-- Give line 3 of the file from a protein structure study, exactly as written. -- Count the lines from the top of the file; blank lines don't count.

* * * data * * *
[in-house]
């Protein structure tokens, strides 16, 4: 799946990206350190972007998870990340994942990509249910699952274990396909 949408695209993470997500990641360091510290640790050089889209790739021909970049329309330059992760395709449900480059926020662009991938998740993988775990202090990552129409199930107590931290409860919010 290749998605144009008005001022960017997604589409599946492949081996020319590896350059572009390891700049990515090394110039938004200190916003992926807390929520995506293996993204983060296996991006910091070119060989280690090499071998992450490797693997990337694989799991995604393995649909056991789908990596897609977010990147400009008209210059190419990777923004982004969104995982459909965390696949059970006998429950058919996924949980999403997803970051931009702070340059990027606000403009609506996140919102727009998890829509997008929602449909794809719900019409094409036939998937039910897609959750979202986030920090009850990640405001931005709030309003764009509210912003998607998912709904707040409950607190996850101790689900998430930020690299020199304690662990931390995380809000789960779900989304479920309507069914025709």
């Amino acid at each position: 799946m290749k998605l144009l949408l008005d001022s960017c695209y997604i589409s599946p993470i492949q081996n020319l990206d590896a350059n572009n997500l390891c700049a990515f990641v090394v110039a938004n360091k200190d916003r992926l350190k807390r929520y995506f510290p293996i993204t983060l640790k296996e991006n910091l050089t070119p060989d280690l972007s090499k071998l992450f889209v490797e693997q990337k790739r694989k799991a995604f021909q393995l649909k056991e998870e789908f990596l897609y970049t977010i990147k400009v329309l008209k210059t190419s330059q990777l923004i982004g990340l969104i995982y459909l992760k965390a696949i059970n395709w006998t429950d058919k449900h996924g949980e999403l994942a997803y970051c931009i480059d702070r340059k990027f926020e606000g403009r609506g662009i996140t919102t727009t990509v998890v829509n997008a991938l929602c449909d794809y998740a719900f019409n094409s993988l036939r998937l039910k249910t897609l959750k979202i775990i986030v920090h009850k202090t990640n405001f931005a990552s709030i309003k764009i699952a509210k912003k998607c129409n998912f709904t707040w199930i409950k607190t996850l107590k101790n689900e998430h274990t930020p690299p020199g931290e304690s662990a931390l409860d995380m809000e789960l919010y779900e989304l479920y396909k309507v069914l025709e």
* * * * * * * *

């Amino acid at each position: 799946m290749k998605l144009l949408l008005d001022s960017c695209y997604i589409s599946p993470i492949q081996n020319l990206d590896a350059n572009n997500l390891c700049a990515f990641v090394v110039a938004n360091k200190d916003r992926l350190k807390r929520y995506f510290p293996i993204t983060l640790k296996e991006n910091l050089t070119p060989d280690l972007s090499k071998l992450f889209v490797e693997q990337k790739r694989k799991a995604f021909q393995l649909k056991e998870e789908f990596l897609y970049t977010i990147k400009v329309l008209k210059t190419s330059q990777l923004i982004g990340l969104i995982y459909l992760k965390a696949i059970n395709w006998t429950d058919k449900h996924g949980e999403l994942a997803y970051c931009i480059d702070r340059k990027f926020e606000g403009r609506g662009i996140t919102t727009t990509v998890v829509n997008a991938l929602c449909d794809y998740a719900f019409n094409s993988l036939r998937l039910k249910t897609l959750k979202i775990i986030v920090h009850k202090t990640n405001f931005a990552s709030i309003k764009i699952a509210k912003k998607c129409n998912f709904t707040w199930i409950k607190t996850l107590k101790n689900e998430h274990t930020p690299p020199g931290e304690s662990a931390l409860d995380m809000e789960l919010y779900e989304l479920y396909k309507v069914l025709e």